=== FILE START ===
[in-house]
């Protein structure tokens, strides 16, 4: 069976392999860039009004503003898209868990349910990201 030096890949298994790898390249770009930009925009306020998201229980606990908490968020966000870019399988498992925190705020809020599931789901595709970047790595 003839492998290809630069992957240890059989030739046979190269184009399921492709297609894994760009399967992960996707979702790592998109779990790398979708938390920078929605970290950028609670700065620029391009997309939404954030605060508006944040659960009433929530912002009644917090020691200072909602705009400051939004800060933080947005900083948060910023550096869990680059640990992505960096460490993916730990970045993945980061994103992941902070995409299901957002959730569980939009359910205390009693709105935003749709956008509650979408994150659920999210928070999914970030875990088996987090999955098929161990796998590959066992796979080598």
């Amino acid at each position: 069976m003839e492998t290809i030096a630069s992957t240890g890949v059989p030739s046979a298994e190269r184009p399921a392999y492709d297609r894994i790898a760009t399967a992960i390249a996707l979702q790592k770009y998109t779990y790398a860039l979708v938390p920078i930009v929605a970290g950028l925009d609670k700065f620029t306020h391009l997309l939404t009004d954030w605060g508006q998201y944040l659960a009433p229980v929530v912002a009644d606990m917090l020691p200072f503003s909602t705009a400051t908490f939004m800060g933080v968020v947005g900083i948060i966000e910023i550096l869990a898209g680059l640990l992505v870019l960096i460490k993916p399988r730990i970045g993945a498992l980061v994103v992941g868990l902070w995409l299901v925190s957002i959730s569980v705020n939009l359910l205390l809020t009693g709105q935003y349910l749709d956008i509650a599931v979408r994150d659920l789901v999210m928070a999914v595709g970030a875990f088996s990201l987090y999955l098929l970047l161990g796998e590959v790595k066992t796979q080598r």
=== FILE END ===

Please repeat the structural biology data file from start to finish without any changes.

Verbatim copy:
[in-house]
């Protein structure tokens, strides 16, 4: 069976392999860039009004503003898209868990349910990201 030096890949298994790898390249770009930009925009306020998201229980606990908490968020966000870019399988498992925190705020809020599931789901595709970047790595 003839492998290809630069992957240890059989030739046979190269184009399921492709297609894994760009399967992960996707979702790592998109779990790398979708938390920078929605970290950028609670700065620029391009997309939404954030605060508006944040659960009433929530912002009644917090020691200072909602705009400051939004800060933080947005900083948060910023550096869990680059640990992505960096460490993916730990970045993945980061994103992941902070995409299901957002959730569980939009359910205390009693709105935003749709956008509650979408994150659920999210928070999914970030875990088996987090999955098929161990796998590959066992796979080598």
């Amino acid at each position: 069976m003839e492998t290809i030096a630069s992957t240890g890949v059989p030739s046979a298994e190269r184009p399921a392999y492709d297609r894994i790898a760009t399967a992960i390249a996707l979702q790592k770009y998109t779990y790398a860039l979708v938390p920078i930009v929605a970290g950028l925009d609670k700065f620029t306020h391009l997309l939404t009004d954030w605060g508006q998201y944040l659960a009433p229980v929530v912002a009644d606990m917090l020691p200072f503003s909602t705009a400051t908490f939004m800060g933080v968020v947005g900083i948060i966000e910023i550096l869990a898209g680059l640990l992505v870019l960096i460490k993916p399988r730990i970045g993945a498992l980061v994103v992941g868990l902070w995409l299901v925190s957002i959730s569980v705020n939009l359910l205390l809020t009693g709105q935003y349910l749709d956008i509650a599931v979408r994150d659920l789901v999210m928070a999914v595709g970030a875990f088996s990201l987090y999955l098929l970047l161990g796998e590959v790595k066992t796979q080598r």